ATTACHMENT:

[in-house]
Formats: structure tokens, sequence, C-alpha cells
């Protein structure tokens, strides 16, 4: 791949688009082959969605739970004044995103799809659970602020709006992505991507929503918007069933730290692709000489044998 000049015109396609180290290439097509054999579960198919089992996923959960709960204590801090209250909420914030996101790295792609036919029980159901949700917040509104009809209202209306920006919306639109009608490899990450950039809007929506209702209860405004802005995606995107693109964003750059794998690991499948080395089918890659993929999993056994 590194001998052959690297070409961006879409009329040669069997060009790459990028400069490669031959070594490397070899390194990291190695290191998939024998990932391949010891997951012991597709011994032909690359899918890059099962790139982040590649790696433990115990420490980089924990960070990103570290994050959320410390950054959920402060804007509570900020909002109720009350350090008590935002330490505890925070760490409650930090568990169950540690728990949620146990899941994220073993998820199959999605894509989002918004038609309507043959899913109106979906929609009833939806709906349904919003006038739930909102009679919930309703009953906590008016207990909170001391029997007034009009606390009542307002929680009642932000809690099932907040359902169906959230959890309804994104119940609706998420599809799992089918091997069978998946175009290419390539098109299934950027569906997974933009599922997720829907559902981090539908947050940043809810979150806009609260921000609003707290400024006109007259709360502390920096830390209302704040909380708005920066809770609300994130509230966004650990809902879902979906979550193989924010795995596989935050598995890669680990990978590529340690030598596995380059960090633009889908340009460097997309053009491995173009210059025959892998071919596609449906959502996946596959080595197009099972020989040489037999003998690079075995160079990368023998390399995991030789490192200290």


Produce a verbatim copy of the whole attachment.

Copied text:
[in-house]
Formats: structure tokens, sequence, C-alpha cells
């Protein structure tokens, strides 16, 4: 791949688009082959969605739970004044995103799809659970602020709006992505991507929503918007069933730290692709000489044998 000049015109396609180290290439097509054999579960198919089992996923959960709960204590801090209250909420914030996101790295792609036919029980159901949700917040509104009809209202209306920006919306639109009608490899990450950039809007929506209702209860405004802005995606995107693109964003750059794998690991499948080395089918890659993929999993056994 590194001998052959690297070409961006879409009329040669069997060009790459990028400069490669031959070594490397070899390194990291190695290191998939024998990932391949010891997951012991597709011994032909690359899918890059099962790139982040590649790696433990115990420490980089924990960070990103570290994050959320410390950054959920402060804007509570900020909002109720009350350090008590935002330490505890925070760490409650930090568990169950540690728990949620146990899941994220073993998820199959999605894509989002918004038609309507043959899913109106979906929609009833939806709906349904919003006038739930909102009679919930309703009953906590008016207990909170001391029997007034009009606390009542307002929680009642932000809690099932907040359902169906959230959890309804994104119940609706998420599809799992089918091997069978998946175009290419390539098109299934950027569906997974933009599922997720829907559902981090539908947050940043809810979150806009609260921000609003707290400024006109007259709360502390920096830390209302704040909380708005920066809770609300994130509230966004650990809902879902979906979550193989924010795995596989935050598995890669680990990978590529340690030598596995380059960090633009889908340009460097997309053009491995173009210059025959892998071919596609449906959502996946596959080595197009099972020989040489037999003998690079075995160079990368023998390399995991030789490192200290």